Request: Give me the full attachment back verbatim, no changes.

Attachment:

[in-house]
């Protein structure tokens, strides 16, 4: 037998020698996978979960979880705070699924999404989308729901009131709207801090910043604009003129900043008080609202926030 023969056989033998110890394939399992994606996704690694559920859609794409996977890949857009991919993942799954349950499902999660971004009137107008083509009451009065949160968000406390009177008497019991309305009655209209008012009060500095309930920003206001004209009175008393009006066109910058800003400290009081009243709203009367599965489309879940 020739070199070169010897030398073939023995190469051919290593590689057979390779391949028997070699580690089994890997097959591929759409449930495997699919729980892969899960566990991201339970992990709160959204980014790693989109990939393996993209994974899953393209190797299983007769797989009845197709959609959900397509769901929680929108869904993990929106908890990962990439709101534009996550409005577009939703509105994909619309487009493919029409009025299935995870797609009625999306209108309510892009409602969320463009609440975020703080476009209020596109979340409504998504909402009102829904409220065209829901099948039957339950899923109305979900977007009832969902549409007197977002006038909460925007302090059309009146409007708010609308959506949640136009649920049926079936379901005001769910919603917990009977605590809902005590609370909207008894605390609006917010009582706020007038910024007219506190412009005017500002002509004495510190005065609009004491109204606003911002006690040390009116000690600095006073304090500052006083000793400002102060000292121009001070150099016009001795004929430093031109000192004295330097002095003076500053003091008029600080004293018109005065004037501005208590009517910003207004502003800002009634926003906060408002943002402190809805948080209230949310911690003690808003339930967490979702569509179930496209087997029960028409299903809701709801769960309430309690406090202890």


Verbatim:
[in-house]
């Protein structure tokens, strides 16, 4: 037998020698996978979960979880705070699924999404989308729901009131709207801090910043604009003129900043008080609202926030 023969056989033998110890394939399992994606996704690694559920859609794409996977890949857009991919993942799954349950499902999660971004009137107008083509009451009065949160968000406390009177008497019991309305009655209209008012009060500095309930920003206001004209009175008393009006066109910058800003400290009081009243709203009367599965489309879940 020739070199070169010897030398073939023995190469051919290593590689057979390779391949028997070699580690089994890997097959591929759409449930495997699919729980892969899960566990991201339970992990709160959204980014790693989109990939393996993209994974899953393209190797299983007769797989009845197709959609959900397509769901929680929108869904993990929106908890990962990439709101534009996550409005577009939703509105994909619309487009493919029409009025299935995870797609009625999306209108309510892009409602969320463009609440975020703080476009209020596109979340409504998504909402009102829904409220065209829901099948039957339950899923109305979900977007009832969902549409007197977002006038909460925007302090059309009146409007708010609308959506949640136009649920049926079936379901005001769910919603917990009977605590809902005590609370909207008894605390609006917010009582706020007038910024007219506190412009005017500002002509004495510190005065609009004491109204606003911002006690040390009116000690600095006073304090500052006083000793400002102060000292121009001070150099016009001795004929430093031109000192004295330097002095003076500053003091008029600080004293018109005065004037501005208590009517910003207004502003800002009634926003906060408002943002402190809805948080209230949310911690003690808003339930967490979702569509179930496209087997029960028409299903809701709801769960309430309690406090202890």